ATLANTIC CITY - Saranne Rothberg's story could be one of an absentee landowner who doesn't care.
Instead, a citation for an overgrown lot she owns at Virginia and Arctic avenues brought the long-ago summer resident back to the town she's always loved - and brought promise to the children of one of the city's depressed areas.
Rothberg didn't find out-of-control foliage when she arrived at the lot her family has owned for decades. Instead, it was the makings of a drug den. Hypodermic needles, beer bottles and condoms littered the area. There were mattresses and what looked to be a make-shift drug bar.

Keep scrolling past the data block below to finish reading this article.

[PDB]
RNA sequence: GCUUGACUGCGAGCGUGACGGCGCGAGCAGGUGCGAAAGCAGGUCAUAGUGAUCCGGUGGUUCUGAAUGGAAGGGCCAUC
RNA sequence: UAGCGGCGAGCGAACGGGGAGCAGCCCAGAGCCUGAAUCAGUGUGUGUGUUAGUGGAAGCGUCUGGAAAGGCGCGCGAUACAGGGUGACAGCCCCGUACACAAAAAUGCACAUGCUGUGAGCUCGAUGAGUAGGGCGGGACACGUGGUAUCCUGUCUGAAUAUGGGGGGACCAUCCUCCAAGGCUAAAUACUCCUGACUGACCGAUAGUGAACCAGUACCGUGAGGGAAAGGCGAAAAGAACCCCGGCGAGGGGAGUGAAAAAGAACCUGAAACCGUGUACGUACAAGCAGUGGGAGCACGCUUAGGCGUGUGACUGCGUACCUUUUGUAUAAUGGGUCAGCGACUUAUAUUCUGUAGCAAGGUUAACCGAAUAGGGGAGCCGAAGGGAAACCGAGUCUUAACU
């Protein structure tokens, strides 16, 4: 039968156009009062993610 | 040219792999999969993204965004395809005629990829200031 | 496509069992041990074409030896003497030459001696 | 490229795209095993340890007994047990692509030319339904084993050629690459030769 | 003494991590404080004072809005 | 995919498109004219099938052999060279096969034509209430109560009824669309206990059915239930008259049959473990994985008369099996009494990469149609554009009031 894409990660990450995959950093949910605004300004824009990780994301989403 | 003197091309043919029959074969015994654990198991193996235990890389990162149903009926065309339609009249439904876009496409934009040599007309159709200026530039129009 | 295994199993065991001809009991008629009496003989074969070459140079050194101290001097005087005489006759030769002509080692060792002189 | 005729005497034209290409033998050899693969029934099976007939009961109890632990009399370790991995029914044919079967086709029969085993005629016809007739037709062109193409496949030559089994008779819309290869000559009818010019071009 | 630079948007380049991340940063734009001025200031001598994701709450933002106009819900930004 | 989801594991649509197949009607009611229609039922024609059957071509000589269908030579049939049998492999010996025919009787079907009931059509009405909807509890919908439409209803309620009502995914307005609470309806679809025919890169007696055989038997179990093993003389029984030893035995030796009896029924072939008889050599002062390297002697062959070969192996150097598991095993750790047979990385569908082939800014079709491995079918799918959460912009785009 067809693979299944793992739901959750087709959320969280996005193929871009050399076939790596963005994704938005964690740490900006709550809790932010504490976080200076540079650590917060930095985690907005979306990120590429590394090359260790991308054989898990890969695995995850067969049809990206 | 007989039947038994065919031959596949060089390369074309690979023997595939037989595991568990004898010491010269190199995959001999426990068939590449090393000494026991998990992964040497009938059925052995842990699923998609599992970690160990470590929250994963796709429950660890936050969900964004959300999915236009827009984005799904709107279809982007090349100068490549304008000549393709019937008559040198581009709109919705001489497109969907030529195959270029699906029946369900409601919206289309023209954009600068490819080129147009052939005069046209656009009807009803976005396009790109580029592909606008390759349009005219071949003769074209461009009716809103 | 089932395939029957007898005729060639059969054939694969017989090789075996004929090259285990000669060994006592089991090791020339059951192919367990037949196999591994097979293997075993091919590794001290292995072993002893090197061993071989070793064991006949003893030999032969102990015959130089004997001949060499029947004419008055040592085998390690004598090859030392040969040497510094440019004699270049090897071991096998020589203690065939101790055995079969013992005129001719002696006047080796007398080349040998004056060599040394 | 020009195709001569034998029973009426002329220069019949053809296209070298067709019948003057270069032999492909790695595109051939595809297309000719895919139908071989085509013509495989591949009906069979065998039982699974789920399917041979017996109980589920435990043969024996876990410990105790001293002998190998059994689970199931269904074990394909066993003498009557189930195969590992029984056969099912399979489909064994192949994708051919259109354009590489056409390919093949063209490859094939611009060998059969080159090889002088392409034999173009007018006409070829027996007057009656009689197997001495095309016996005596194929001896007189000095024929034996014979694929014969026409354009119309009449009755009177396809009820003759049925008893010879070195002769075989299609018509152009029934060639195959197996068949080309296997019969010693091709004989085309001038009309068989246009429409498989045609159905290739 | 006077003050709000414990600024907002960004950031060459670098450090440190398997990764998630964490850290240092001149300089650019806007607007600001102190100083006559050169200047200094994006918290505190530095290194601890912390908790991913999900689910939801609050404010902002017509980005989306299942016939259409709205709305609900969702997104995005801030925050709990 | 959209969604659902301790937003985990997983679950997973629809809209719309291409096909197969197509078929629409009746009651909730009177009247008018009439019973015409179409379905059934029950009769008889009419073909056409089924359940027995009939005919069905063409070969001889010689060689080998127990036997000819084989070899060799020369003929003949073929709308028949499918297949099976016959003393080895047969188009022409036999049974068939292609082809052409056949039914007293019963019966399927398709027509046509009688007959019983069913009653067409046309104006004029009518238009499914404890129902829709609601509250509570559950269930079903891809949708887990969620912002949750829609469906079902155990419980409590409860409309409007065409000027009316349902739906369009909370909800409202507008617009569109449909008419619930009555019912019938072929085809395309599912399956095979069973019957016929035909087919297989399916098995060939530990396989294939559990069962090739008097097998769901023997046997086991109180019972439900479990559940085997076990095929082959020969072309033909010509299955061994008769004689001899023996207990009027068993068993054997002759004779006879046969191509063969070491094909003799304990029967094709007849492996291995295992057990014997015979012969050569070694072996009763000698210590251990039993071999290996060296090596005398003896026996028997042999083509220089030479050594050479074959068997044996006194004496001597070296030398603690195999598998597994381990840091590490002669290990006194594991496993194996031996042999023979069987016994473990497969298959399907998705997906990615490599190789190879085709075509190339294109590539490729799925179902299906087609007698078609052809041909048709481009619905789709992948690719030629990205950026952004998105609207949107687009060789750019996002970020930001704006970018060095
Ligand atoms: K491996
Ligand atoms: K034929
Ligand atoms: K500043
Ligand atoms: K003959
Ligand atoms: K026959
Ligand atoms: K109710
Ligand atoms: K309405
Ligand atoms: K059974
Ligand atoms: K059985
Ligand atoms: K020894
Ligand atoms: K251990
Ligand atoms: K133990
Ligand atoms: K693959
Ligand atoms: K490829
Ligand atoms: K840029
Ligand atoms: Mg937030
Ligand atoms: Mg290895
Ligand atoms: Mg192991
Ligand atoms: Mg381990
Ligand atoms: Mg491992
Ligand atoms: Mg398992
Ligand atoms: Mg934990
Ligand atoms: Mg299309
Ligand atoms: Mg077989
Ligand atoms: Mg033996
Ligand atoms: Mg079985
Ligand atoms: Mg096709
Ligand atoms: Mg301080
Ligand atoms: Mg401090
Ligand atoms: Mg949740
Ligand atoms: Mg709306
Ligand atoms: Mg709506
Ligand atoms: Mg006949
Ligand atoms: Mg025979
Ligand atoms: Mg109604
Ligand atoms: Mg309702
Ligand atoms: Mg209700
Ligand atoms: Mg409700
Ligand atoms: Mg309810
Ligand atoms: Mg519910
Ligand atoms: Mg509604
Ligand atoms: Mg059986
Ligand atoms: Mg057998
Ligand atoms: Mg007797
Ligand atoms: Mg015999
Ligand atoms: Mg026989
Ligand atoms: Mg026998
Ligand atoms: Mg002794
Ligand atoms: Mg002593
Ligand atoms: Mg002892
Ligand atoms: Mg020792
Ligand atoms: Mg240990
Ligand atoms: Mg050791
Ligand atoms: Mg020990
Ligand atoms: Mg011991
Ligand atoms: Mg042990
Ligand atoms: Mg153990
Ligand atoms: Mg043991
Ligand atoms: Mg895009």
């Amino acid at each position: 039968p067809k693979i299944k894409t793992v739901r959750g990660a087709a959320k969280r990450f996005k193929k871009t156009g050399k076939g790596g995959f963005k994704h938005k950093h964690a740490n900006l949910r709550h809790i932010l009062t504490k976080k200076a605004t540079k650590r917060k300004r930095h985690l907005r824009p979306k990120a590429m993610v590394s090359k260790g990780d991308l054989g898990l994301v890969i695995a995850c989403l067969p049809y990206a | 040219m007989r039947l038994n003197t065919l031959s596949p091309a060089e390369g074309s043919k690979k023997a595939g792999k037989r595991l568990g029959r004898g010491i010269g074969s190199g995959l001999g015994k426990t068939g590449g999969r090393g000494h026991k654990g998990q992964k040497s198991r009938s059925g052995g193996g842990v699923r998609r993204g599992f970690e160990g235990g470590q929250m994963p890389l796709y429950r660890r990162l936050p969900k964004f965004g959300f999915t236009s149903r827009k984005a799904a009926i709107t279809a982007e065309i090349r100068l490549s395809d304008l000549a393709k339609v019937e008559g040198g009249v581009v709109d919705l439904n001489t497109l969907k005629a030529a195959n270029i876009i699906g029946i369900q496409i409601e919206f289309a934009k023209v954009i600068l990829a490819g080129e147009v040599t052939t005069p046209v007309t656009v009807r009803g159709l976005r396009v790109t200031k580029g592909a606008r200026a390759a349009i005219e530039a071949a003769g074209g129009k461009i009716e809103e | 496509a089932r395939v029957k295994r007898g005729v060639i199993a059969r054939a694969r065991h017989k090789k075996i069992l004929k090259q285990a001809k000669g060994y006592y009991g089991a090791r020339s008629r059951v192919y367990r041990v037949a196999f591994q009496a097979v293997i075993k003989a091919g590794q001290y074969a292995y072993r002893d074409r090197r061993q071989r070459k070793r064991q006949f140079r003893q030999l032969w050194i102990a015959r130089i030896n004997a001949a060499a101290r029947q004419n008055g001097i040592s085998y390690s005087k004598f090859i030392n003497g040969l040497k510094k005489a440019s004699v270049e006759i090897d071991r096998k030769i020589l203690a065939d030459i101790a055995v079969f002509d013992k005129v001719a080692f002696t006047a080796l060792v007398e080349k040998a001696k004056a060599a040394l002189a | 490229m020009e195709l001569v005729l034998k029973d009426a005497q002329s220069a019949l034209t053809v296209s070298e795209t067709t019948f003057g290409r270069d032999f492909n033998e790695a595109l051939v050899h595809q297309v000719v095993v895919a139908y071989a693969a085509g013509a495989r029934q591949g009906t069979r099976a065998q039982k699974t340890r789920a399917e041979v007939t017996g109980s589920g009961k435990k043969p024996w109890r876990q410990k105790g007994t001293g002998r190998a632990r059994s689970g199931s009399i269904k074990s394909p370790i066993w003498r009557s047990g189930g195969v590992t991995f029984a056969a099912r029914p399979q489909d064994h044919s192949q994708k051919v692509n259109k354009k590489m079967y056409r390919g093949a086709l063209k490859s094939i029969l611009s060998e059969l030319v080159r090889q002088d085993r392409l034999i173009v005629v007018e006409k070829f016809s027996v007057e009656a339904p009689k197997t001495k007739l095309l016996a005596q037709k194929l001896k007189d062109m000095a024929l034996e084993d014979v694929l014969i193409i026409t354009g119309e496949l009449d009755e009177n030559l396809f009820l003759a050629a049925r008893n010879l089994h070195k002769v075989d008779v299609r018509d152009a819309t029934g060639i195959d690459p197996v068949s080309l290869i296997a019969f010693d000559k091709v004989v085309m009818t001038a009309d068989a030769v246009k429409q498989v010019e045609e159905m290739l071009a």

In a summery pink dress and a straw hat, the petite redhead garnered quite a bit of attention as she went about picking up the trash that littered her property.
But that wasn't the end. Now, she has residents and police on the look-out for anyone who tries to re-establish the negative goings on, and is moving to put something back into the community.
Rather than a place to conduct drug sales, she hopes to bring a place for children to play. In less than two weeks, she has already secured a pro bono architect to help build a playground - and the backing of several in the community.
Read Lynda Cohen's report on Saranne Rothberg's efforts in Thursday's edition of The Press of Atlantic City.